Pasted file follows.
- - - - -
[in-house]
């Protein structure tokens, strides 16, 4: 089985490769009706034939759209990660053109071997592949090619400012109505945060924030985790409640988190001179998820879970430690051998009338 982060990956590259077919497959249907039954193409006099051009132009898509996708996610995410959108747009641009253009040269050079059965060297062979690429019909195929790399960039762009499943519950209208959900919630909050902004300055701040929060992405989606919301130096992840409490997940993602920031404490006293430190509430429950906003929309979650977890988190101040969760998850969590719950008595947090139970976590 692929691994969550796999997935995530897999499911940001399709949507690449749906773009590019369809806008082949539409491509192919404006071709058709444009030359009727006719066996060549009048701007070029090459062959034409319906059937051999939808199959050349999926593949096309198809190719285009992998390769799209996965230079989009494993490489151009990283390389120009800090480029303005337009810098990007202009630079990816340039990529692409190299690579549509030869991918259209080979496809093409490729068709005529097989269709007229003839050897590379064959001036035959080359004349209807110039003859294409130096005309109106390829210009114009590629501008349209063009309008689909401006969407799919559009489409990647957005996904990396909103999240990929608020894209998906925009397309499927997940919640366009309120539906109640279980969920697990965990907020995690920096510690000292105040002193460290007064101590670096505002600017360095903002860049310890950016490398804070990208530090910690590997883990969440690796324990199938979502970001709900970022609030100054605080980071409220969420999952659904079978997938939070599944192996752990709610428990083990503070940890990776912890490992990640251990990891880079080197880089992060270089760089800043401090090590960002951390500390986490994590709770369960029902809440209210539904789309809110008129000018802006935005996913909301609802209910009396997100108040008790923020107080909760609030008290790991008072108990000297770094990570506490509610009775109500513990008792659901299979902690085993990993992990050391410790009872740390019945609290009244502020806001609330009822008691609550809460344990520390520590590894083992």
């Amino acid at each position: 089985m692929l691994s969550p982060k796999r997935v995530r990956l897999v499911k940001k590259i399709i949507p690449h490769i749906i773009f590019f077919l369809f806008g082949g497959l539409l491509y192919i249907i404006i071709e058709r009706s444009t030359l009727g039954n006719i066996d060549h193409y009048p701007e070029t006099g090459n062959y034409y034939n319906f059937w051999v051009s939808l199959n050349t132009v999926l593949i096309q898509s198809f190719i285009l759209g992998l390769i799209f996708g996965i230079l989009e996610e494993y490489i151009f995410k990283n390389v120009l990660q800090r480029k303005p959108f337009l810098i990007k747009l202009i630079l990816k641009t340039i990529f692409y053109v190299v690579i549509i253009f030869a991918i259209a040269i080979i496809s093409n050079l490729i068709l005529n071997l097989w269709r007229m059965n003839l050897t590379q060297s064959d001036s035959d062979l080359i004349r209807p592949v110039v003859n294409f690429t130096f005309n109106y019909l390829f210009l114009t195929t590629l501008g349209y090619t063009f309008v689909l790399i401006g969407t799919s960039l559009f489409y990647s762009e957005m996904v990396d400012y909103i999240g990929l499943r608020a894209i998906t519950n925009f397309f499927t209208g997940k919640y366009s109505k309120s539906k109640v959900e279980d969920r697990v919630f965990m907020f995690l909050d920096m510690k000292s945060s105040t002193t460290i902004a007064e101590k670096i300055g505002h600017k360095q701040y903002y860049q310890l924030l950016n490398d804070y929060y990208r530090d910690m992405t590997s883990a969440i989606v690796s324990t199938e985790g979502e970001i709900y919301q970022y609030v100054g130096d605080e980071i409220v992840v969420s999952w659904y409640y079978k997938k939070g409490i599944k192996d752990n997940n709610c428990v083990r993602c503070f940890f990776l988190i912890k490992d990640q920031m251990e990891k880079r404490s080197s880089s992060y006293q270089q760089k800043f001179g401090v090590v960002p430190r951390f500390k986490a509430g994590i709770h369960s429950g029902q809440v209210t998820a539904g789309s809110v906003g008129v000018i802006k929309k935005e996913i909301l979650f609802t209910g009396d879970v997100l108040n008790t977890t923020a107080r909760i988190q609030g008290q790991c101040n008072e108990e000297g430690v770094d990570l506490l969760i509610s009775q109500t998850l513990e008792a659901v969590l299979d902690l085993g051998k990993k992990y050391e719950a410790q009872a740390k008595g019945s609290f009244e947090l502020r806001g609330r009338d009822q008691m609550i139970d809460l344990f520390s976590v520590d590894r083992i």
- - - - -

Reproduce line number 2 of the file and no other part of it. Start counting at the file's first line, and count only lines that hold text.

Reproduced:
């Protein structure tokens, strides 16, 4: 089985490769009706034939759209990660053109071997592949090619400012109505945060924030985790409640988190001179998820879970430690051998009338 982060990956590259077919497959249907039954193409006099051009132009898509996708996610995410959108747009641009253009040269050079059965060297062979690429019909195929790399960039762009499943519950209208959900919630909050902004300055701040929060992405989606919301130096992840409490997940993602920031404490006293430190509430429950906003929309979650977890988190101040969760998850969590719950008595947090139970976590 692929691994969550796999997935995530897999499911940001399709949507690449749906773009590019369809806008082949539409491509192919404006071709058709444009030359009727006719066996060549009048701007070029090459062959034409319906059937051999939808199959050349999926593949096309198809190719285009992998390769799209996965230079989009494993490489151009990283390389120009800090480029303005337009810098990007202009630079990816340039990529692409190299690579549509030869991918259209080979496809093409490729068709005529097989269709007229003839050897590379064959001036035959080359004349209807110039003859294409130096005309109106390829210009114009590629501008349209063009309008689909401006969407799919559009489409990647957005996904990396909103999240990929608020894209998906925009397309499927997940919640366009309120539906109640279980969920697990965990907020995690920096510690000292105040002193460290007064101590670096505002600017360095903002860049310890950016490398804070990208530090910690590997883990969440690796324990199938979502970001709900970022609030100054605080980071409220969420999952659904079978997938939070599944192996752990709610428990083990503070940890990776912890490992990640251990990891880079080197880089992060270089760089800043401090090590960002951390500390986490994590709770369960029902809440209210539904789309809110008129000018802006935005996913909301609802209910009396997100108040008790923020107080909760609030008290790991008072108990000297770094990570506490509610009775109500513990008792659901299979902690085993990993992990050391410790009872740390019945609290009244502020806001609330009822008691609550809460344990520390520590590894083992």